rudd

rudd

[ruhd]
noun
a European, freshwater fish, Scardinius erythrophthalmus, of the carp family.

Origin:
1600–10; apparently special use of rud redness (now dial.), Middle English rude, Old English rudu; cf. red1, ruddy

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rudd (rʌd)
 
n
a European freshwater cyprinid fish, Scardinius erythrophthalmus, having a compressed dark greenish body and reddish ventral and tail fins
 
[C17: probably from dialect rud red colour, from Old English rudu redness]

Rudd (rʌd)
 
n
1.  Kevin. born 1957, Australian politician: leader of the Australian Labor Party from 2005; prime minister from 2007
2.  Steele, pen name of Arthur Hoey Davis, 1868--1935, Australian author. His works include On Our Selection (1899), Our New Selection (1902), Back at Our Selection (1906) and Grandpa's Selection (1916) which featured the characters Dad and Dave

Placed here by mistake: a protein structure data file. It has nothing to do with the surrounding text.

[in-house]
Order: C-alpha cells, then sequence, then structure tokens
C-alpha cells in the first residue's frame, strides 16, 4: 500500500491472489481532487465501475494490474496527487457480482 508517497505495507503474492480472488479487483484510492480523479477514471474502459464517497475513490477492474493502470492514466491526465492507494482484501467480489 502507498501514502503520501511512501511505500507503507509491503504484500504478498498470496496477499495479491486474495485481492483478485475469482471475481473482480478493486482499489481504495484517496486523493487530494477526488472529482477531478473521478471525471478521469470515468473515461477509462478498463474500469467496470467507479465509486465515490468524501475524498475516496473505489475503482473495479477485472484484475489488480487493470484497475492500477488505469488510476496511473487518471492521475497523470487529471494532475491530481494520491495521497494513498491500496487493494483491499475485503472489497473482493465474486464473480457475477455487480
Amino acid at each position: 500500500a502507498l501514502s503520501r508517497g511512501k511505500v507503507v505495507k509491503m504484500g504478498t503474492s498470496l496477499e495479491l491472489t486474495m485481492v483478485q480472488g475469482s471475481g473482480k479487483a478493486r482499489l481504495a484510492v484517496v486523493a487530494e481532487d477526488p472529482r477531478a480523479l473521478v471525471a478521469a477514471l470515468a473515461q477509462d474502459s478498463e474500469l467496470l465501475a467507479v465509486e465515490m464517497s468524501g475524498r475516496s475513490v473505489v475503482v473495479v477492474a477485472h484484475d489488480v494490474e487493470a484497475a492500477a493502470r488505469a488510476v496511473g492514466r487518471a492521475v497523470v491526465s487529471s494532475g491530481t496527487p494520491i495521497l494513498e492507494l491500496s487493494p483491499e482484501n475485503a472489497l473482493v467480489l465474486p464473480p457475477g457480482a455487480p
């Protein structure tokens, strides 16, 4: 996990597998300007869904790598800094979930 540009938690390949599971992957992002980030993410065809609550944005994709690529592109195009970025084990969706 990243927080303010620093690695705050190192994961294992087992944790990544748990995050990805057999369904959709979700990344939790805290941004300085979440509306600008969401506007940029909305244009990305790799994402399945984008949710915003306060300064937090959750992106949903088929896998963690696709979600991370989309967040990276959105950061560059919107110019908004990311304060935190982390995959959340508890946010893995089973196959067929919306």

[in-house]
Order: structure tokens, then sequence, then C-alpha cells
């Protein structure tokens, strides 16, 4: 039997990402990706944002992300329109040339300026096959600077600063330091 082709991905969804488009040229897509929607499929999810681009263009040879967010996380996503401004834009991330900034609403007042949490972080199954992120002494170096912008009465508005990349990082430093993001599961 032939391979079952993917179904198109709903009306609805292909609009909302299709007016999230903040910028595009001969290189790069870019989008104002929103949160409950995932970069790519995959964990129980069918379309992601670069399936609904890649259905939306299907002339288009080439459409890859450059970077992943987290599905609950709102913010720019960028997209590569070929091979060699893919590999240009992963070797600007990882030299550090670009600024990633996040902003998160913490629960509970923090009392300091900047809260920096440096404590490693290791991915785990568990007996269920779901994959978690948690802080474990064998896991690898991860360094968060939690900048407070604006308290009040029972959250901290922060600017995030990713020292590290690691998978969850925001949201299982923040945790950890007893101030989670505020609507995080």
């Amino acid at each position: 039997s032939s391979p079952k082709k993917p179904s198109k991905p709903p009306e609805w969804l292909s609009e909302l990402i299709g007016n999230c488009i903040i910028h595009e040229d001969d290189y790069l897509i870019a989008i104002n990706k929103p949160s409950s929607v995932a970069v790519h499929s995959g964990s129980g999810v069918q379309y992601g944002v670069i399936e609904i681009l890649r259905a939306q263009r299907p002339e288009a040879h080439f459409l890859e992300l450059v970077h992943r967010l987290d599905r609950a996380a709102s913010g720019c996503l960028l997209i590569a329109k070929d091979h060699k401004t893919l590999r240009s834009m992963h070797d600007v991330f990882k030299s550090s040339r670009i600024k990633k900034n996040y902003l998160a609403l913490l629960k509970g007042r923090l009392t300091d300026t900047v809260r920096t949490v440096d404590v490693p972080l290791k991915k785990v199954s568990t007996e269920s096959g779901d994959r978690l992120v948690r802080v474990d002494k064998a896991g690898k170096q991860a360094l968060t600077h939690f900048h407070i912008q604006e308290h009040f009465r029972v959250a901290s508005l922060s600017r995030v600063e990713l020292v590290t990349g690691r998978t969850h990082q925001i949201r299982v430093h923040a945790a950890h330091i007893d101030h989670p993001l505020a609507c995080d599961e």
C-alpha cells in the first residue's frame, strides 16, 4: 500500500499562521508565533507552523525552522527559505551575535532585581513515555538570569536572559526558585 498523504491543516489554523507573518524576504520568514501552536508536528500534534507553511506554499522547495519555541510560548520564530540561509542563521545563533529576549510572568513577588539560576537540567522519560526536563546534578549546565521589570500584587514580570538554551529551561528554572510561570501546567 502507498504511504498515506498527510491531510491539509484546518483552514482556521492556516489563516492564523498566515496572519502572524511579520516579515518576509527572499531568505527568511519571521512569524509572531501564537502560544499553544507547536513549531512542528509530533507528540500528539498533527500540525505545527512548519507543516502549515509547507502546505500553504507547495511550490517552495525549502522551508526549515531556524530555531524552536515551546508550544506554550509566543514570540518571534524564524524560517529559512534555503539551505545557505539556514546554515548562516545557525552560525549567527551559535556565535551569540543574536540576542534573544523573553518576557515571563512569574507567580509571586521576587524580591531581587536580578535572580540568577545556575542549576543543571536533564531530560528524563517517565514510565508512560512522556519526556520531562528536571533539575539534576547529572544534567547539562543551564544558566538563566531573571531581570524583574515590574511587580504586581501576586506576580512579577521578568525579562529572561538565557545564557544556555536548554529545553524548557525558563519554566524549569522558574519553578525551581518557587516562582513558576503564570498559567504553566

Collins English Dictionary - Complete & Unabridged 10th Edition
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Encyclopedia Britannica
Encyclopedia

rudd

(Scardinius erythrophthalmus), stout-bodied freshwater sport fish of the carp family, Cyprinidae, similar to the related roach, but more golden, with yellow-orange eyes, deep red fins, and a sharp-edged belly. The rudd is widely distributed in Europe and Asia Minor and has been introduced into the United States, where it is called American, or pearl, roach. It is a schooling fish that frequents thickly planted, reedy lakes and slow rivers and eats plants, small animals, and insects. Maximum length and weight are about 35-40 centimetres (14-16 inches) and 1-2 kilograms (2-4 12 pounds)

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Encyclopedia Britannica, 2008. Encyclopedia Britannica Online.
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